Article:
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Old 02-25-2020, 10:26 AM   #14
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Good point Ski.
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Old 02-27-2020, 06:07 AM   #15
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Before the Raycore the water was taken out with a very fine mesh cotton sock in a 1 quart glass jar.

Think lawnmower filter but in a GIANT size.

These worked well, and after emptying were as good as new, the usual on engine filter took care of any remaining particles.
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Old 02-27-2020, 07:31 AM   #16
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The turbine affect of Racors does not work on Lehmans and perhaps Perkins, not enough volume. A Lehman returns virtually no fuel and demands no more than 2.5 gallons per hour. My twins consume just 3.5 gallons per hour. In my opinion, a Tony Athens setup using sequential filtering with vacuum gauges is far superior for a Lehman, or any engine, for filter changes, even underway, quite simple. If one feels the need to check the bowls daily, just open a bottom drain and check. The clear bowl of a Racor is difficult to discern any crud or water anyway.

I do not have an Athens setup but if I were retrofitting, that is what I would install.
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Not sure where I read it, and a quick web search came up empty, but I remember a caution about oversizing the Racor filter may reduce the turbine action which helps to remove the water from the fuel. The theory is that if the filter is designed for 180gph and you are pumping 30gph, you may have insufficient rotational velocity to get the centrifuge effect to cause the water to drop out into the bowl. The filter element is treated to block water, but may foul sooner because it is doing more of the water removal. Might be worth looking into further. Sorry to cloud the issue without links to support.
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Old 02-27-2020, 07:42 AM   #17
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The turbine affect of Racors does not work on Lehmans and perhaps Perkins, not enough volume. A Lehman returns virtually no fuel and demands no more than 2.5 gallons per hour. My twins consume just 3.5 gallons per hour. In my opinion, a Tony Athens setup using sequential filtering with vacuum gauges is far superior for a Lehman, or any engine, for filter changes, even underway, quite simple. If one feels the need to check the bowls daily, just open a bottom drain and check. The clear bowl of a Racor is difficult to discern any crud or water anyway.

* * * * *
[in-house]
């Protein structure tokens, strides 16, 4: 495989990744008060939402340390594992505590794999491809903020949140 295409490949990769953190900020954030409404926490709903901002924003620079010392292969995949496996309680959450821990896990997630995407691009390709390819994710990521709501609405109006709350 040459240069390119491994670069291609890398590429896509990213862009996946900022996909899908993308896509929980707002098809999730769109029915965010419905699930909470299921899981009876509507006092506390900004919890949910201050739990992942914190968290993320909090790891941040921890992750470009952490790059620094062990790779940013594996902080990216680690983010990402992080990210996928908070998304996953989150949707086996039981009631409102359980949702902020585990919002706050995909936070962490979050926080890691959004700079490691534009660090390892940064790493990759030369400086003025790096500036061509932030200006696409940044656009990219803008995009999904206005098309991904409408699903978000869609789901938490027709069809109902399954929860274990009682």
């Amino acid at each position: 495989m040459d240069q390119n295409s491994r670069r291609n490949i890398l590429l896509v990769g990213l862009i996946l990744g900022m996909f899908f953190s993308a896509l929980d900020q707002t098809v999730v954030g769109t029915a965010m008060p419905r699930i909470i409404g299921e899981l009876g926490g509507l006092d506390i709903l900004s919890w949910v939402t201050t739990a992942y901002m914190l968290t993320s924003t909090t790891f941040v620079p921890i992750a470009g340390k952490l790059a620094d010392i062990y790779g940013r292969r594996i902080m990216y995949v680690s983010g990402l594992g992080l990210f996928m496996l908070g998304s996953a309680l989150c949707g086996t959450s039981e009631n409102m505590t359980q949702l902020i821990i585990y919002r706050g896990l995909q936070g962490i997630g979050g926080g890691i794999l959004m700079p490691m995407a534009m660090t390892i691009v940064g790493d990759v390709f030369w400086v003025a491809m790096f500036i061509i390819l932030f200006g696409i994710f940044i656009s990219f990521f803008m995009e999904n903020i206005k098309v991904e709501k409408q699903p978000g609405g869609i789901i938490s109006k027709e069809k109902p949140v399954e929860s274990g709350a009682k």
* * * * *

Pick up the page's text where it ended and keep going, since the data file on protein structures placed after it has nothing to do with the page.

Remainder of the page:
I do not have an Athens setup but if I were retrofitting, that is what I would install.
See Ski's post #13.
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Old 02-27-2020, 10:23 PM   #18
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Quote:
Originally Posted by catalinajack View Post
The turbine affect of Racors does not work on Lehmans and perhaps Perkins, not enough volume. A Lehman returns virtually no fuel and demands no more than 2.5 gallons per hour. My twins consume just 3.5 gallons per hour. In my opinion, a Tony Athens setup using sequential filtering with vacuum gauges is far superior for a Lehman, or any engine, for filter changes, even underway, quite simple. If one feels the need to check the bowls daily, just open a bottom drain and check. The clear bowl of a Racor is difficult to discern any crud or water anyway.

I do not have an Athens setup but if I were retrofitting, that is what I would install.
I didn't realise - that the Lehman's and Perkins don't have much return. I assumed the return for them was the same as others. Our Perkins M135 consumes 28L/hr at WOT 2600RPM (ignoring propping!), and I assumed that at 1500RPM or about 6L/hr, the return would be 10+ L/hr as I've heard number of 3-10x the consumption at lower RPMs.
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Old 02-28-2020, 07:36 AM   #19
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I didn't say that a Perkins engine returns a small amount, I said perhaps. I did say that a Lehman does not. Bob Smith from American Diesel used to do engine instruction classes. He would bring an operating Lehman on a pallet. He would not even bother to rig a collection device for the return line so little fuel would be returned. Does anyyone else know whether a Perkins also does not return much fuel? I suspect not but I do not know.
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I didn't realise - that the Lehman's and Perkins don't have much return. I assumed the return for them was the same as others. Our Perkins M135 consumes 28L/hr at WOT 2600RPM (ignoring propping!), and I assumed that at 1500RPM or about 6L/hr, the return would be 10+ L/hr as I've heard number of 3-10x the consumption at lower RPMs.
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Old 02-28-2020, 08:58 AM   #20
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I know my Lehman 120 doesn't return much.... I remember more than one 135 owner saying it returned a lot more... how much I have no idea but different than 120s (I also believe fuel pump differences were mentioned)...


Out of the TT archives....


"When I ask Bob about doing this he warned not to. He said that the reputation of minute fuel return was earned by the 120's, but that the newer generation engines like the 135's had a significantly larger fuel return than the 120's. I assume, and didn't ask, that it was because of the different type of injector pump. He told me that if I did the "T thing" on my 135's that it "might" induce too much air and / or turbulance in the incoming fuel and cause me problems."